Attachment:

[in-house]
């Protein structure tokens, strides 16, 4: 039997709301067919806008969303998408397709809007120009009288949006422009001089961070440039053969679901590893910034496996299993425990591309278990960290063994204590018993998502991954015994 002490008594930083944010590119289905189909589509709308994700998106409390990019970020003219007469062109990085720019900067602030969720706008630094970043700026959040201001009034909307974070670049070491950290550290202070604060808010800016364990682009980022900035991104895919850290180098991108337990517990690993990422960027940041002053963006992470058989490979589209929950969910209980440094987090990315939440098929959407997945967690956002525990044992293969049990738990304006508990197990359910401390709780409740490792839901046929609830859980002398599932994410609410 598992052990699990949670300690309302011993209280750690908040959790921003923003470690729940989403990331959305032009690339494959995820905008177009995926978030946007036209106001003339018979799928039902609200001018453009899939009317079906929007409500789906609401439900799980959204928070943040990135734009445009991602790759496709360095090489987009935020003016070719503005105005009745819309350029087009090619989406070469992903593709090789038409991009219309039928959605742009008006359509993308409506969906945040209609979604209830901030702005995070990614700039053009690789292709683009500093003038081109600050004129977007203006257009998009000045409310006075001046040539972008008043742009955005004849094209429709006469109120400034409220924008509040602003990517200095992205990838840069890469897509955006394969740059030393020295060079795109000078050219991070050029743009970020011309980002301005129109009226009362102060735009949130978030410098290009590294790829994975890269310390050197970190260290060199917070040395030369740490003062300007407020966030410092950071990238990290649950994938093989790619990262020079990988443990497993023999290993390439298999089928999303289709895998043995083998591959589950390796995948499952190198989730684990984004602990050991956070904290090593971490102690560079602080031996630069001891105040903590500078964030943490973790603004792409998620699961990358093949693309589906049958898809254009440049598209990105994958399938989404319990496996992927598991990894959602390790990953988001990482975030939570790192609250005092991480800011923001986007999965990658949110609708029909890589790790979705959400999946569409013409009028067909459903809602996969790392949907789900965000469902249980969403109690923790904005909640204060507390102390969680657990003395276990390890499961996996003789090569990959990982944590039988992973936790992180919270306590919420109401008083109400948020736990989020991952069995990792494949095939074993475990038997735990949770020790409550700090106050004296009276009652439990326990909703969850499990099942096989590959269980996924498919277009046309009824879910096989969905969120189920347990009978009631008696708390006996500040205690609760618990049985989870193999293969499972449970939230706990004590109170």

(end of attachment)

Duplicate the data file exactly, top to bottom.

[in-house]
């Protein structure tokens, strides 16, 4: 039997709301067919806008969303998408397709809007120009009288949006422009001089961070440039053969679901590893910034496996299993425990591309278990960290063994204590018993998502991954015994 002490008594930083944010590119289905189909589509709308994700998106409390990019970020003219007469062109990085720019900067602030969720706008630094970043700026959040201001009034909307974070670049070491950290550290202070604060808010800016364990682009980022900035991104895919850290180098991108337990517990690993990422960027940041002053963006992470058989490979589209929950969910209980440094987090990315939440098929959407997945967690956002525990044992293969049990738990304006508990197990359910401390709780409740490792839901046929609830859980002398599932994410609410 598992052990699990949670300690309302011993209280750690908040959790921003923003470690729940989403990331959305032009690339494959995820905008177009995926978030946007036209106001003339018979799928039902609200001018453009899939009317079906929007409500789906609401439900799980959204928070943040990135734009445009991602790759496709360095090489987009935020003016070719503005105005009745819309350029087009090619989406070469992903593709090789038409991009219309039928959605742009008006359509993308409506969906945040209609979604209830901030702005995070990614700039053009690789292709683009500093003038081109600050004129977007203006257009998009000045409310006075001046040539972008008043742009955005004849094209429709006469109120400034409220924008509040602003990517200095992205990838840069890469897509955006394969740059030393020295060079795109000078050219991070050029743009970020011309980002301005129109009226009362102060735009949130978030410098290009590294790829994975890269310390050197970190260290060199917070040395030369740490003062300007407020966030410092950071990238990290649950994938093989790619990262020079990988443990497993023999290993390439298999089928999303289709895998043995083998591959589950390796995948499952190198989730684990984004602990050991956070904290090593971490102690560079602080031996630069001891105040903590500078964030943490973790603004792409998620699961990358093949693309589906049958898809254009440049598209990105994958399938989404319990496996992927598991990894959602390790990953988001990482975030939570790192609250005092991480800011923001986007999965990658949110609708029909890589790790979705959400999946569409013409009028067909459903809602996969790392949907789900965000469902249980969403109690923790904005909640204060507390102390969680657990003395276990390890499961996996003789090569990959990982944590039988992973936790992180919270306590919420109401008083109400948020736990989020991952069995990792494949095939074993475990038997735990949770020790409550700090106050004296009276009652439990326990909703969850499990099942096989590959269980996924498919277009046309009824879910096989969905969120189920347990009978009631008696708390006996500040205690609760618990049985989870193999293969499972449970939230706990004590109170």